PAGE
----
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Communications Networking Privacy Security The Internet IT

IoT Security Is So Bad, There's a Search Engine For Sleeping Kids (arstechnica.com) 127

An anonymous reader writes: Shodan, a search engine for the Internet of Things (IoT), recently launched a new section that lets users easily browse vulnerable webcams. The feed includes images of marijuana plantations, back rooms of banks, children, kitchens, living rooms, garages, front gardens, back gardens, ski slopes, swimming pools, colleges and schools, laboratories, and cash register cameras in retail stores. While IoT manufacturers are to blame, this also highlights the creepy stuff you can do with Shodan these days. At the start of January, Check Point recommended companies to block Shodan's crawlers. The infosec community came to defend Shodan, and even its founder said that Shodan is uselessly branded as a tool of evil, saying that attackers have their own scanning tools.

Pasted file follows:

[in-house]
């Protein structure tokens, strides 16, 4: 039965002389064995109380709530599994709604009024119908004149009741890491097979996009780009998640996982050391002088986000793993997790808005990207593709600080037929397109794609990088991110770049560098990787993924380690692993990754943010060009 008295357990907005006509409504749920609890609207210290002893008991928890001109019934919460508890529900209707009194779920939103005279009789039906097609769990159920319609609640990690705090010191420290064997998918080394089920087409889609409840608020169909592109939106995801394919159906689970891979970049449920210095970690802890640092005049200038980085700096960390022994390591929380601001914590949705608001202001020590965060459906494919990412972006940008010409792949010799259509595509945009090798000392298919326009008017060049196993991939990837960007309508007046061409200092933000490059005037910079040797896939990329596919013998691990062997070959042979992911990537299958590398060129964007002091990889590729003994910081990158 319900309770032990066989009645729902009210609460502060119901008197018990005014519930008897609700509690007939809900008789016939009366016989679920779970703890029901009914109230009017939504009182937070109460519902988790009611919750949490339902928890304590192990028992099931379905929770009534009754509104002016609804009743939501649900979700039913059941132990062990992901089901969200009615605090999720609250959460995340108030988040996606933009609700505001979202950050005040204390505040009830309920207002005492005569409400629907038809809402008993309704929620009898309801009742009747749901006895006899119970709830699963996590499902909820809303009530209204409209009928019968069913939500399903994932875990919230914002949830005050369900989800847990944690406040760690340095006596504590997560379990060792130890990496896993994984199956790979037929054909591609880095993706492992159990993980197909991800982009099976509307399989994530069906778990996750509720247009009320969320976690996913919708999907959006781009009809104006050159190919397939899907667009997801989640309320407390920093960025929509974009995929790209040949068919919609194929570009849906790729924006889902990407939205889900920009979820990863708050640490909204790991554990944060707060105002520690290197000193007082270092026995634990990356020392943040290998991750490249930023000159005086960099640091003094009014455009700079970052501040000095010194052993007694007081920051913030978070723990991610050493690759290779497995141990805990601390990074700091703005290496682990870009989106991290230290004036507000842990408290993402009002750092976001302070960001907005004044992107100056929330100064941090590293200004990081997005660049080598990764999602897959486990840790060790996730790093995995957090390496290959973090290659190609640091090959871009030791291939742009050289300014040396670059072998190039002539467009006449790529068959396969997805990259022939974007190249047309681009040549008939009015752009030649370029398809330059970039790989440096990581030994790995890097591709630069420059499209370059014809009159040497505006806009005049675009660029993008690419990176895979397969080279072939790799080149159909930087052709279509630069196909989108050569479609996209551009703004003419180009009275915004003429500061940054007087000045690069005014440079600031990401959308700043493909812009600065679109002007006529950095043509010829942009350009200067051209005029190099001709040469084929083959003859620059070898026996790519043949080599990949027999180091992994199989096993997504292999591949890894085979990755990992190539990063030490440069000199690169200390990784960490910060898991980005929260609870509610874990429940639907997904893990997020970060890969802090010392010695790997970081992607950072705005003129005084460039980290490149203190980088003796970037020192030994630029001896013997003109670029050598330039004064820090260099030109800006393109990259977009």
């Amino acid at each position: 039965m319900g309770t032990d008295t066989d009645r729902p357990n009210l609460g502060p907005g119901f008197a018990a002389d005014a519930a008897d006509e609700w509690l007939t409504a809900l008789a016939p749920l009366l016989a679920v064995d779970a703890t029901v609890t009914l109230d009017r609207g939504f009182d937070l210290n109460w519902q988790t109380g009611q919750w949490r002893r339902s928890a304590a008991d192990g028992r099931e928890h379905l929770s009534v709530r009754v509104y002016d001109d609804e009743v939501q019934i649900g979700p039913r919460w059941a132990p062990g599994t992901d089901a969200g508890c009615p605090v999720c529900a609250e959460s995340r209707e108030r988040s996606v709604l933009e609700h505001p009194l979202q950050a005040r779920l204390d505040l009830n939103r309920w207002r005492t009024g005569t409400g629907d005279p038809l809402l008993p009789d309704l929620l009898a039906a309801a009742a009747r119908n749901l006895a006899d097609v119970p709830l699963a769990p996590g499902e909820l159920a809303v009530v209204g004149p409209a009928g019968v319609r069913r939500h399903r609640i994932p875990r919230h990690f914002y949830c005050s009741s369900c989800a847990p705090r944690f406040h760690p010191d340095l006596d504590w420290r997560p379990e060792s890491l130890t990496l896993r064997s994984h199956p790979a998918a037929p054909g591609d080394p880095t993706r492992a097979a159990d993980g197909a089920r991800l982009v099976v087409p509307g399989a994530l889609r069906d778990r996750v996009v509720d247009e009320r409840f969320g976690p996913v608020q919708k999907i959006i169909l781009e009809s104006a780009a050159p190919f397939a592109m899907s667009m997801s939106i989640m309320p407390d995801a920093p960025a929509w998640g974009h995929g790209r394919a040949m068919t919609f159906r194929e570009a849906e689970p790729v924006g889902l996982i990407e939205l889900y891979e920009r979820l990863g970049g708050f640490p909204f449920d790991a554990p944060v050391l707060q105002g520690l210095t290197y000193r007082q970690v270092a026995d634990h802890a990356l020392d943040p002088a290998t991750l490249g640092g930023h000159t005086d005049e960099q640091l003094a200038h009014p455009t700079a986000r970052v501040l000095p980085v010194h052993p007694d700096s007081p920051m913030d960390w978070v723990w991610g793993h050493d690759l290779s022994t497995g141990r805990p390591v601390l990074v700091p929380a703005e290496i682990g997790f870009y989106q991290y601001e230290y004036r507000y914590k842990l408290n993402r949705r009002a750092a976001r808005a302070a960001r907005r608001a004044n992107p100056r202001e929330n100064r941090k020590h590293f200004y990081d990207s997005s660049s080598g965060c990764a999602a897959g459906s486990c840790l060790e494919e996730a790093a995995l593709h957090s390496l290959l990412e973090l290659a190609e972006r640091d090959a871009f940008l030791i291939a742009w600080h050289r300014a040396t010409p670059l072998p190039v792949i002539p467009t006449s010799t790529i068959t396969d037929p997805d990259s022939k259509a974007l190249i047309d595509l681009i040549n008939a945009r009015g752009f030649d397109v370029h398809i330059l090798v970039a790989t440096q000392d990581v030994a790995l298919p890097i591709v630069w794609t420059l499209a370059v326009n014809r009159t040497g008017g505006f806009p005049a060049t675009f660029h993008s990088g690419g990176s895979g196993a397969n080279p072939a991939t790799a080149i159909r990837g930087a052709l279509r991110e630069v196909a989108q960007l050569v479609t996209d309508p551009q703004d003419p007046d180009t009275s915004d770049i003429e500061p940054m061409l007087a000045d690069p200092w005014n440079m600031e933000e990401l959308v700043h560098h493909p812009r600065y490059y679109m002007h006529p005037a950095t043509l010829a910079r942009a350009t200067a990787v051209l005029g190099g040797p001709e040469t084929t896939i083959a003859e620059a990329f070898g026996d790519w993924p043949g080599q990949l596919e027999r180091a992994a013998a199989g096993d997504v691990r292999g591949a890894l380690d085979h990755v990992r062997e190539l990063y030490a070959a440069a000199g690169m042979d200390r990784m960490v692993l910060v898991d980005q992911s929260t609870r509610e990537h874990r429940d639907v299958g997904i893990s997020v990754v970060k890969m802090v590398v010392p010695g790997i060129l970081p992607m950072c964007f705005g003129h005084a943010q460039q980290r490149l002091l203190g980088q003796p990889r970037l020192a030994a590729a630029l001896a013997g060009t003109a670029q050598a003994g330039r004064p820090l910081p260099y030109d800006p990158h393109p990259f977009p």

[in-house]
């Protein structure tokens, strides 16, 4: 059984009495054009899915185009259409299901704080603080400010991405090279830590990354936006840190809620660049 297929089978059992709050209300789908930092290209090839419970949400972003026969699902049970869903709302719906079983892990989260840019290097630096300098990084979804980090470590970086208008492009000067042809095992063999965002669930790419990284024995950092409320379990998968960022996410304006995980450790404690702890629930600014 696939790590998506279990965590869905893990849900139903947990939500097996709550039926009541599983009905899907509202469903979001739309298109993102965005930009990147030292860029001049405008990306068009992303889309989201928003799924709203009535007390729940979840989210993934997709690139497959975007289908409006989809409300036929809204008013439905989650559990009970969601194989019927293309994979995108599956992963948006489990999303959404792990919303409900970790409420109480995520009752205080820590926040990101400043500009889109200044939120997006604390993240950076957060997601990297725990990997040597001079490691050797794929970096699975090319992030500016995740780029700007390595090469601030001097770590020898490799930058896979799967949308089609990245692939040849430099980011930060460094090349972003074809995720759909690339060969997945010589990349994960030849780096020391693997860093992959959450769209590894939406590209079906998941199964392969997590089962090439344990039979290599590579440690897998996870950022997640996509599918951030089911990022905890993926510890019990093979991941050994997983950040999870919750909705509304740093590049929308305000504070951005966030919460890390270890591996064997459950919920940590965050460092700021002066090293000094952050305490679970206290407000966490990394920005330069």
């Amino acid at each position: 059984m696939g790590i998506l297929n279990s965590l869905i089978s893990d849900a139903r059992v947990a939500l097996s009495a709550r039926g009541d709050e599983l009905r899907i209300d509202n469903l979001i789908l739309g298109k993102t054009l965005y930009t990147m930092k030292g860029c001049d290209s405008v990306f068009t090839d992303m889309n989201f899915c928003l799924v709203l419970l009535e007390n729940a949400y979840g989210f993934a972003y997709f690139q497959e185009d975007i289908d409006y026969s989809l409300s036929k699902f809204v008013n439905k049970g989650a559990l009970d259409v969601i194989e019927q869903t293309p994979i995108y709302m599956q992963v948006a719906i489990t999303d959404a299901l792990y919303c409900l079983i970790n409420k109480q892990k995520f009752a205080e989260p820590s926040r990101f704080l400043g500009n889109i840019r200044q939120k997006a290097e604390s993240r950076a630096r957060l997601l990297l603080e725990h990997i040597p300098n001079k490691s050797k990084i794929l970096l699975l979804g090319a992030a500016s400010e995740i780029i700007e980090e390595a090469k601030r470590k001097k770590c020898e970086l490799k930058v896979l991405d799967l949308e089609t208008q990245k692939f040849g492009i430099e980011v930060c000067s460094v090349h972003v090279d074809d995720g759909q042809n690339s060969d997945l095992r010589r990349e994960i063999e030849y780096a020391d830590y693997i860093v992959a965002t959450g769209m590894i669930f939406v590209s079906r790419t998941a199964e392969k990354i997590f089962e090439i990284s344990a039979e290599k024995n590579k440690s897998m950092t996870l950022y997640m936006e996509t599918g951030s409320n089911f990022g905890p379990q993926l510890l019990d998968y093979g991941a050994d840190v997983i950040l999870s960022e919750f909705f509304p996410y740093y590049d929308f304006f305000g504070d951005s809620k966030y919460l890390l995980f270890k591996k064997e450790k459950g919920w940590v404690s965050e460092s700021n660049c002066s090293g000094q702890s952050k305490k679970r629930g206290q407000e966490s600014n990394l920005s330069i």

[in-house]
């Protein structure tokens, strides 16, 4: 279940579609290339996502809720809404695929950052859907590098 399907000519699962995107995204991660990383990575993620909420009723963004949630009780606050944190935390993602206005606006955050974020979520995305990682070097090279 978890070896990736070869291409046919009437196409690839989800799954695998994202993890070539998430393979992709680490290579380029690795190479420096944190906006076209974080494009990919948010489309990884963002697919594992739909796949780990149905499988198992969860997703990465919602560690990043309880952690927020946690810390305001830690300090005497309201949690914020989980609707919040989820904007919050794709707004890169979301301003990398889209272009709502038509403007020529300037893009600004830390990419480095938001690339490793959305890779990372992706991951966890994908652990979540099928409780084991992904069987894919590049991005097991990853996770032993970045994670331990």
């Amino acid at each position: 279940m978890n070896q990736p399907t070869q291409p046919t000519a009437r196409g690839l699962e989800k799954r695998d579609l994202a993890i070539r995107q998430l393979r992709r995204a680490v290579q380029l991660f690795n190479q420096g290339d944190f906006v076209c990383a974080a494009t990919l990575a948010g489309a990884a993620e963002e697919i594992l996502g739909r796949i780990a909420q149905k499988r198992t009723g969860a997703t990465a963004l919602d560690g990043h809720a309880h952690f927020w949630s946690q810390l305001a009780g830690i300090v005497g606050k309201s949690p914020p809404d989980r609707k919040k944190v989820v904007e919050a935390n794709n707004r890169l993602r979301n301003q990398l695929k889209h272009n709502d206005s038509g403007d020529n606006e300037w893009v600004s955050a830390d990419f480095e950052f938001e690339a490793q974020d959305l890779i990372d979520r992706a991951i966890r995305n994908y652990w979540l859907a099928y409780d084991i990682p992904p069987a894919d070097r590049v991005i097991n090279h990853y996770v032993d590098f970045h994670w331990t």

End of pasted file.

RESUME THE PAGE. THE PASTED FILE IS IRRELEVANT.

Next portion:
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IoT Security Is So Bad, There's a Search Engine For Sleeping Kids

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  • Johnny can't encrypt (Score:4, Interesting)

    by dfn5 ( 524972 ) on Saturday January 23, 2016 @11:22PM (#51359507) Journal
    Security is hard and companies have to make their video surveillance products easy enough for a socker mom to install. Frankly I'm not surprised. Nor do I have a solution. As someone who has to provide tech support to family and friends I realize how hard it is to "just make it work" for those who couldn't care less about the technical details.
    • Re: (Score:2, Offtopic)

      by penguinoid ( 724646 )

      Security is hard and companies have to make their video surveillance products easy enough for a socker mom to install.

      Or for someone who can't spell the most popular sport in the world.

    • by creimer ( 824291 ) on Sunday January 24, 2016 @12:38AM (#51359693) Homepage

      As someone who has to provide tech support to family and friends I realize how hard it is to "just make it work" for those who couldn't care less about the technical details.

      If you're not charging your relatives for tech support, you're doing it wrong. The fastest way to discourage relatives is to quote the hourly rate of your local mechanic ($100 in my area). If your relatives won't pay to have a mechanic fix the car, you can bet that they won't pay to have you fix the computer.